Build Your Own Chester Yawl

Location: Chesapeake Light Craft - Annapolis, Maryland
Dates: Monday, November 4, 2024 - Saturday, November 9, 2024

This Class in Annapolis is offered by the WoodenBoat School; please register online. Inquiries only to 207-359-4651 or [email protected].

Register through the
WoodenBoat School

Call 207-359-4651
for inquiries.

What is it like to build a CLC Boat in one week?  Watch: 

Instructor:   Andrew Schroeher

Tuition & Materials: 

Other Considerations:


Andrew Schroeher

Boats like the Chester Yawl were used as working craft in 19th-century.  Efficiency was critical in these human powered craft, so they evolved easily-driven hull shapes.  Working watermen weren’t immune to good looks, either, so these “livery boats” were often beautiful.  The most famous of the type, the Whitehall boats of New England, are still considered a touchstone of small craft elegance.  The Chester Yawl is based on the Whitehall and adopts its distinctive plumb bow and “wineglass” transom.

Chester Yawl

Chester Yawl

Chester Yawl

chester yawl

Chester Yawl

This LapStitch™ design's long, graceful sweeps of plank are strikingly beautiful, and performance is glittering. Designer John Harris as often described it as his favorite stitch-and-glue boat of all time. At 15’ long, the Chester Yawl is about the right size for easy trailering (or even cartopping), and the payload of 450 pounds means that two or three adults may safely set out for a picnic or even a camping trip.  Although 30 inches shorter than our Annapolis Wherry, the Chester Yawl has nearly twice the volume and a lot more freeboard for handling waves.  For casual single and tandem rowing, we do not believe there is a better build-your-own-boat kit than the Chester Yawl.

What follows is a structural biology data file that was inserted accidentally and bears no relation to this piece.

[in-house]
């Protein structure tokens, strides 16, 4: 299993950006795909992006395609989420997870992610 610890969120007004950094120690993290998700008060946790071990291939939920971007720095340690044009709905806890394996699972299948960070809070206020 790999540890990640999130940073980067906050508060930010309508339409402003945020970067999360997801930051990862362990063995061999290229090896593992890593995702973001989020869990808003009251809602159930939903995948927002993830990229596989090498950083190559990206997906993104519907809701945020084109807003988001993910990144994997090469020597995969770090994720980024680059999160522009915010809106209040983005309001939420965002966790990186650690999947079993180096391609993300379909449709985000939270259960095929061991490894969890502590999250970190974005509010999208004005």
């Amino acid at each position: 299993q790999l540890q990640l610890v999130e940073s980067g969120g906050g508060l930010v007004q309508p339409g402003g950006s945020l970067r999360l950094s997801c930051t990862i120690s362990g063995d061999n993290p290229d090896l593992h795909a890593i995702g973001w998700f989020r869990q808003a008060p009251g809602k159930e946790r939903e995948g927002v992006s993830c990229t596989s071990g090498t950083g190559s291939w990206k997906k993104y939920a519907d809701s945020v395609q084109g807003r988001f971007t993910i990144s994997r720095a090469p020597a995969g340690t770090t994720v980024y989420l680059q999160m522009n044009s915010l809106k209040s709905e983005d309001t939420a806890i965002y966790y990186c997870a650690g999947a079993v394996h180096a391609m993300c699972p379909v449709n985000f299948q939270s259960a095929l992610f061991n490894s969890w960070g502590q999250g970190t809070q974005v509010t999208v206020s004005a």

With the help of an expert instructor, each student will assemble his or her own Chester Yawl from a Chesapeake Light Craft kit. The hull employs CLC's patented LapStitchTM  construction method, in which stitch-and-glue techniques are used to create lapstrake hulls of traditional appearance. The computer-cut planks are wired together to form the hull, then "welded" with epoxy. The students reinforce the hull with fiberglass cloth and mahogany rails. As with all of our courses in which students build their own boat, this will be a busy week, so expect to spend a few evenings in the shop. By noon on Saturday you'll have an assembled hull, ready for finish work.

Over the course of the week students will acquire advanced epoxy and fiberglass techniques, perform basic marine carpentry, and go home with the knowledge needed to get the boat rigged and sailing. Many builders will tow this fine little boat as a tender, but even more will build her for leisurely sailing and rowing alongshore.  

Note:  Boat kits for classes are specially prepared at CLC and delivered directly to the classroom.  These kits include essential supplies and may have certain parts pre-assembled.  Because of the particular nature of these kits, discounts and other promotions do not apply